- The governor made the remarks after meeting with the Tourism and Wildlife CS Peninah Malonza, in Imbirrikani on Sunday.
- Malonza met with all the elected leaders in Kajiado South subcounty and the KWS officials during a consultative community meeting in Imbirrikani to get to the bottom of the matter.
Governor Joseph Ole Lenku, wants Kenya Wildlife Services to unconditionally release the suspects who killed six lions in Imbirrikani on Friday night.
“While we appreciate the role of wildlife in our tourism economy, it is not acceptable that they can be allowed to invade farms and kill livestock or people,” Lenku said.
Lenku said the incident in Imbirikani where six lions were killed for attacking livestock is yet another demonstration of a community's anger at being neglected.
“Our people are running out of patience for constant attacks by wildlife. We demand the release of all the five people arrested,” he said.
The governor made the remarks after meeting with the Tourism and Wildlife CS Peninah Malonza, in Imbirrikani on Sunday.
Malonza met with all the elected leaders in Kajiado South subcounty and the KWS officials during a consultative community meeting in Imbirrikani to get to the bottom of the matter.
“I look forward to full implementation of the resolutions to end the human-wildlife conflict and to have all pending compensations paid out,” Lenku said.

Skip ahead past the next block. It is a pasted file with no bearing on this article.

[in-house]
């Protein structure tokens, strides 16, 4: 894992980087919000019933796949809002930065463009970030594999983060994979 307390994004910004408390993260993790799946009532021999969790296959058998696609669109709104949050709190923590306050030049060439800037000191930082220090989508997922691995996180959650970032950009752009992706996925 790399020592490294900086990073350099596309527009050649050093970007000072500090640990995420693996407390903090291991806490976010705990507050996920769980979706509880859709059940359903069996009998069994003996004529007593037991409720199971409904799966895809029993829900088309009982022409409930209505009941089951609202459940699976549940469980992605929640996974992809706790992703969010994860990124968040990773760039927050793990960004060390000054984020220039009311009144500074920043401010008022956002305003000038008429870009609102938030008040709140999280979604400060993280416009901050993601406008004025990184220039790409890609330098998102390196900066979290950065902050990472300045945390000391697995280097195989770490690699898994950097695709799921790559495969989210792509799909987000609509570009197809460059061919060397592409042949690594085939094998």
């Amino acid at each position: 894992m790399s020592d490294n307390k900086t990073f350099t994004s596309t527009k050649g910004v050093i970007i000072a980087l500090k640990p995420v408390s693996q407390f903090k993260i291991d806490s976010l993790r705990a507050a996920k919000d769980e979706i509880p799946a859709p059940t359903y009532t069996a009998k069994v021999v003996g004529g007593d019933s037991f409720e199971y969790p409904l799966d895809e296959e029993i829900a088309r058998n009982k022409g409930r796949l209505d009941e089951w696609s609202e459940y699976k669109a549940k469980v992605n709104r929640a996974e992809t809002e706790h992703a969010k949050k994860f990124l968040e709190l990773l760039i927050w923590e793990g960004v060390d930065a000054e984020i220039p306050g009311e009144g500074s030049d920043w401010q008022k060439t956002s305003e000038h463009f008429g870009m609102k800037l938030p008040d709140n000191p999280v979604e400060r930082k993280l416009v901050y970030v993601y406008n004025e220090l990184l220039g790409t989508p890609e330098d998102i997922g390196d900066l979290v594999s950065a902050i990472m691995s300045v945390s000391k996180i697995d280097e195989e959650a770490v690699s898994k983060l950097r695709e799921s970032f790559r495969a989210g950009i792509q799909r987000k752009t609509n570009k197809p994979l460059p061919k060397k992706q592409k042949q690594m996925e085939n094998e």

Malonza called for a probe into the killings.
The residents said wild animals have been causing destruction for a long time and called on the government to put measures in place to safeguard their farms and livestock pens.
KWS assured that they would work together to find lasting solutions to the conflicts.
“KWS is dedicated to safeguarding Kenya's wildlife and ensuring that wildlife continues to be an integral part of our country's heritage. The Service encourages everyone to work together towards creating a peaceful co-existence between humans and wildlife,” Malonza said.
The tourism ministry, however, warned residents against taking the law into their hands but instead involve KWS whenever there is a problem.
On Sunday, the World Wide Fund for Nature Kenya termed the killing unprecedented and called for an intervention, warning that Kenya was at risk of lion extinction if the conflicts persist.
“Human-lion conflict is now an unprecedented crisis. A threat to people's lives, their livelihoods, and the dwindling lion population,” WWF-Kenya’s Biodiversity, Research and Innovation Programme Manager Yussuf Wato said.
According to Kenya’s latest wildlife census conducted in 2021, an estimated 2,500 lions are in the country.
"Unless we act decisively and urgently we could be facing the extinction of lions in Kenya in our generation. Our human-wildlife conflict interventions and mitigation measures need a radical shift and to be urgently scaled up," Wato.